Singleton Vaughan, a Missouri slaveholder, purchased Sam, Mariah, and their child from a slave trader in 1836. In 1837, with help from the Underground Railroad, the enslaved family escaped from Missouri to Hamilton County, Indiana, where they farmed using the surname of Rhodes. Vaughan discovered them in 1844 and obtained a warrant for their arrest. 

When Vaughan forcibly served the warrant, neighbors came to the Rhodes’ aid. Vaughan agreed to take his case to the Noblesville court to adjudicate the dispute, but on the road to Noblesville, amid a crowd of over 150 neighbors, the Rhodes escaped.

Vaughan filed a lawsuit in federal court in Indianapolis charging Owen Williams, the Quaker ringleader of the crowd, with obstruction. Meanwhile, the Rhodes’ neighbors organized an aid association to pay for the defense. The defense claimed that, since Indiana had not been a state when the U.S. Constitution was ratified (the Fourth Article required that fugitive enslaved individuals be returned), a slaveholder could not reclaim his property in Indiana. The judge ruled against this proposition, arguing that when Indiana accepted statehood it agreed to abide by the Constitution.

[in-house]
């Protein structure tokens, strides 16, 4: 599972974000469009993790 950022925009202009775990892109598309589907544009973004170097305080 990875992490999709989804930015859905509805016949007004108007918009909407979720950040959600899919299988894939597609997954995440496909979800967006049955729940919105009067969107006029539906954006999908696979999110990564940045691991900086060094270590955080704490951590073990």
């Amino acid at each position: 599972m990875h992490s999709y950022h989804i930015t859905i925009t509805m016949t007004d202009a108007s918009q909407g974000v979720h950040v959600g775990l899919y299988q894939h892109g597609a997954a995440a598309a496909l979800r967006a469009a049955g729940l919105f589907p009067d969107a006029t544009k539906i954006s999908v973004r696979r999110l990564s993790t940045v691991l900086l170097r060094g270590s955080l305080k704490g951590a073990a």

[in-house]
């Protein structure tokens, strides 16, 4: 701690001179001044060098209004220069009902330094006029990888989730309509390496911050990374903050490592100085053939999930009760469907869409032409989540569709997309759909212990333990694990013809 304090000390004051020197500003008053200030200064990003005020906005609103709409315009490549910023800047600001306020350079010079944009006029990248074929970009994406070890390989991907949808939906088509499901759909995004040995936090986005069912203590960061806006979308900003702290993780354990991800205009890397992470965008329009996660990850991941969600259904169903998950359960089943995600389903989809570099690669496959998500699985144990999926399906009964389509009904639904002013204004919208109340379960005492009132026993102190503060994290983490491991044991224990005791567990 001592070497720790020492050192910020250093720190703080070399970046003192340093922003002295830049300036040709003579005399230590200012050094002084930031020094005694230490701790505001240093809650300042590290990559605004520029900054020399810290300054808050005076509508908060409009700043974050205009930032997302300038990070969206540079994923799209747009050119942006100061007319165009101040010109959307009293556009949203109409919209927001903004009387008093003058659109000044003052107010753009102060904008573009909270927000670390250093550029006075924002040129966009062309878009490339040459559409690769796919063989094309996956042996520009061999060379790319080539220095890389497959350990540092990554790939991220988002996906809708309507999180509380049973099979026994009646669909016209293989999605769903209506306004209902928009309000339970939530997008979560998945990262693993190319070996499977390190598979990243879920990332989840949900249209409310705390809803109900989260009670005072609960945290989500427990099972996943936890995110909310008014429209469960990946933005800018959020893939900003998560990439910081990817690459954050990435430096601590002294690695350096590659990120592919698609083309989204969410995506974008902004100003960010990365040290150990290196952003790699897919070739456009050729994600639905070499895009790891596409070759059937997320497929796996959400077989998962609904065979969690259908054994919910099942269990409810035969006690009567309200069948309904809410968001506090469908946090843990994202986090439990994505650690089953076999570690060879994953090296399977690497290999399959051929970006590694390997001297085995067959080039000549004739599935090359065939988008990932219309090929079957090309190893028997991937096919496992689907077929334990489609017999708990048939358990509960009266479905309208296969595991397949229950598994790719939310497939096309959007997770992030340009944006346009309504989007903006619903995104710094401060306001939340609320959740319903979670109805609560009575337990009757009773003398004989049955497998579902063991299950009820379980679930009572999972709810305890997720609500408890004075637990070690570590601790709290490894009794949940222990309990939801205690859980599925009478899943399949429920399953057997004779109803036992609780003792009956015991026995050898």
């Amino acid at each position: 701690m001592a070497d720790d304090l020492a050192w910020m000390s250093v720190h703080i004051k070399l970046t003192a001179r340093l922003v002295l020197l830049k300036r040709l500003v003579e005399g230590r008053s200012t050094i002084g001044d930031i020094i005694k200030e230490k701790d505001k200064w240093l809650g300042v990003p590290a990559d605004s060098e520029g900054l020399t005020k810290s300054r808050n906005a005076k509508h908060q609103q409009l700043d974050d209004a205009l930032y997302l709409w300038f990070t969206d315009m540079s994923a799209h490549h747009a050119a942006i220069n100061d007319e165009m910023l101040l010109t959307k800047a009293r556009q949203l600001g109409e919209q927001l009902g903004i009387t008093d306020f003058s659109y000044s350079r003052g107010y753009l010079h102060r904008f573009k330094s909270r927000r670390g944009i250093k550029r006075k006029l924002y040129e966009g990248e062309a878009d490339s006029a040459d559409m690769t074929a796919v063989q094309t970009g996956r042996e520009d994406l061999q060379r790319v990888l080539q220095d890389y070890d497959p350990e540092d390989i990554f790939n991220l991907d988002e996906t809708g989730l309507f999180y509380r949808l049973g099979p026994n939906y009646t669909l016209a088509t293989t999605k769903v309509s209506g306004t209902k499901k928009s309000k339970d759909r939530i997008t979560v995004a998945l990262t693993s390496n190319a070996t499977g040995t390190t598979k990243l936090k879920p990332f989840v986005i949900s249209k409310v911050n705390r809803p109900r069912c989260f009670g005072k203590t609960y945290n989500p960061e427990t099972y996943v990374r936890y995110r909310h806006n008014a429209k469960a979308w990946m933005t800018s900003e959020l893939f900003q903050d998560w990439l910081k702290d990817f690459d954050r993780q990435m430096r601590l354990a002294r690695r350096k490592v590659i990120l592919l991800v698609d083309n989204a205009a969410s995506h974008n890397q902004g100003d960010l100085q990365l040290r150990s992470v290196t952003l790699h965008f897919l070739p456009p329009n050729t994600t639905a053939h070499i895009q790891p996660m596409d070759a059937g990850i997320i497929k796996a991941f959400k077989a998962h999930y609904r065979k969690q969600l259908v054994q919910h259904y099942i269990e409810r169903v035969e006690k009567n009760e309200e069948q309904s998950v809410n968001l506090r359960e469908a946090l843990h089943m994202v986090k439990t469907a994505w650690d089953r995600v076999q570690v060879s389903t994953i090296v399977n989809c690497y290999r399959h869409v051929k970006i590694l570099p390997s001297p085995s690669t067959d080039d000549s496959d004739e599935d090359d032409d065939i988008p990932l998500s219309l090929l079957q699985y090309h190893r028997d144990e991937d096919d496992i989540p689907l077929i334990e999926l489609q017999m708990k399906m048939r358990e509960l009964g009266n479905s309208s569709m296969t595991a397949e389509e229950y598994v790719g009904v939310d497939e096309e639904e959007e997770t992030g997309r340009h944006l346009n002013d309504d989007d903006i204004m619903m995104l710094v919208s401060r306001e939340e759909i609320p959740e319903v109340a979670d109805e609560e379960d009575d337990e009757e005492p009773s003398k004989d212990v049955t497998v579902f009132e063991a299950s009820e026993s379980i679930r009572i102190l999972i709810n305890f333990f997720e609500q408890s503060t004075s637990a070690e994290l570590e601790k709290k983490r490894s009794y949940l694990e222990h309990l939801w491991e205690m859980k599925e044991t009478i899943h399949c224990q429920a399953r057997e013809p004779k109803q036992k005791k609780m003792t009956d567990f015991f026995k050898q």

Vaughan lost the case against Williams, however, because the jury found the Rhodes entitled to their freedom before Vaughan had even bought them. Their previous master had moved with the other enslaved persons to Illinois and, upon learning that they should have gained their freedom after living in a free state for six months, abducted them and sold them to a slave trader in Missouri, who in turn unlawfully sold them to Vaughan.

The case set the precedent for the return of runaway enslaved persons from free states that had entered the Union after 1789, thus ensuring that the local Underground Railroad would remain in operation. The case also affirmed a right to freedom if enslaved individuals lived in a free state for more than six months with their master. Finally, it demonstrated the support of a local antislavery community in Hamilton County and Indianapolis that engineered and paid for the Rhodes’ defense.

Revised June 2021

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